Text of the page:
Colin McKnight

I just wrote about Betsy DeVos a little over a month ago. I didn’t think I’d be returning to the current secretary of education so quickly. However, when someone in such a high position of power makes decisions that could damage the hard-earned progress that the transgender community has gained thus far, something needs to be said.

As Moriah Balingit from The Washington Post reported, the Department of Education has announced that it is no longer investigating complaints from members of the transgender community about instances of harassment due to bathroom laws, a decision that Catherine Lhamon, a former education department employee under the Obama administration, labeled “deeply dangerous.”

This is not DeVos’ first time interacting with the transgender community. On one hand, as The New York Times reported, DeVos had expressed disagreement with the president’s decision last year to overturn Obama’s bathroom policies, believing that they could potentially endanger transgender individuals. On the other hand, in an interview at CPAC 2017, she claimed that the Obama administration’s transgender protections were an “overreach.” 

I understand that my ethos on this subject is questionable, as I am not a member of the transgender community, and thus, I will be relying heavily on the quotes and opinions of members of the transgender community and other individuals for information for this column. 

Unfortunately, transphobia is not some new issue here in North Carolina. The war over HB2 is still extremely fresh in our minds, and former North Carolina Gov. Pat McCrory has still not backed down from supporting the now partially repealed law, according to an NPR interview.

More recently, last December, a transgender employee of a Sam’s Club in Kannapolis, North Carolina filed a lawsuit against her former employer after she claimed that she was harassed and fired because of her gender identity, thus proving once again that ignorance is still too common a problem in the Old North State.

Of course, I’m not arguing that transphobia is just a North Carolina phenomenon, but it’s important to point out a problematic pattern when one is so obvious. Our country’s history is not one of the kind of open-mindedness and “freedom for all” that we constantly brag about in our slogans and mottos and patriotic songs. The truth is, any minority group that is perceived as “threatening” to the straight, white, cisgender male image that we put on our cereal boxes and in our TV shows has been and still is mistreated in our nation. 

On college campuses though, one would expect this to be different. Colleges and universities are supposed to be, and are often sold as, places where students are confronted by new ideas, viewpoints, and people, and where they grow in knowledge and understanding. Thus, in theory, transphobia should not be capable of existing in such places.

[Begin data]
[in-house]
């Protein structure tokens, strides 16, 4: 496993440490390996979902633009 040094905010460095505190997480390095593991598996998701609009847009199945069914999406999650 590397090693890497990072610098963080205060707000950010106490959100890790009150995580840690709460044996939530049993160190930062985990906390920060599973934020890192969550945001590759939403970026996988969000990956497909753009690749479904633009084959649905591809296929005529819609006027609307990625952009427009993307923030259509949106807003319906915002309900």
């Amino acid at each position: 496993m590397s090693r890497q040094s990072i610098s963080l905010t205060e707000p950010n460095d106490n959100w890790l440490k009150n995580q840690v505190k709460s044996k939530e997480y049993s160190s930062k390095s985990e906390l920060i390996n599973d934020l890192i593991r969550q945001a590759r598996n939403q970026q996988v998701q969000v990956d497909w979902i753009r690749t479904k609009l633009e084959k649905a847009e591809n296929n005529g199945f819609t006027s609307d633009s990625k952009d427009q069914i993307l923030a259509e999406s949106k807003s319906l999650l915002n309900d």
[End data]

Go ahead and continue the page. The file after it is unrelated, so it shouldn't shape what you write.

However, many, including myself, would disagree with that statement. Writer Stacy Jane Grover, in an essay for Inside Higher Ed, wrote on her experiences in college that “Every day, I felt pressured to hide my identity, and when I did dress affirmatively, other students harassed me, and faculty members did not acknowledge me.” She goes on to encourage college administrations to not take a passive stance in providing assistance to the transgender community on campus, and to actively help transgender individuals deal with discrimination both while enrolled and after graduation.

Grover shares this stance with co-founder of Trans Student Educational Resources Eli Erlick, who in an interview with Huffington Post, argued that “Most colleges don’t pay enough attention to this until they have a student negatively affected by policies they may or may not have, but we’re encouraging colleges to solve problems before they happen.” Both Grover and Erlick, in these statements, hope that college communities will step up to support the transgender community and actively oppose transphobia.

This leads me back to Secretary DeVos. As previously mentioned, despite the progress that has been made, transgender people are still being discriminated against and harassed, as can be witnessed in the news. Times when social change are currently in progress are often the times where the most resistance and aggression can be met. Having federal protection to ensure safety and security for the transgender community would be great, but, unfortunately, it will have to be on a state-by-state basis for now.

I want to end this column with more than just a call for support and unity, which are absolutely things that should be practiced on our campus. Oftentimes, the stem of someone’s transphobia, as Deja Nicole Greenlaw wrote, is ignorance. So, I’m going to advise that we all do a little reading. From the National Center for Transgender Equality’s site, to the more college-focused CampusPride.org, there are tons of online resources that can help you to learn more about the transgender community and its story.

Wiping transphobia from college campuses is not going to be an easy task, but by better understanding the history and struggles of the community, you can do your part.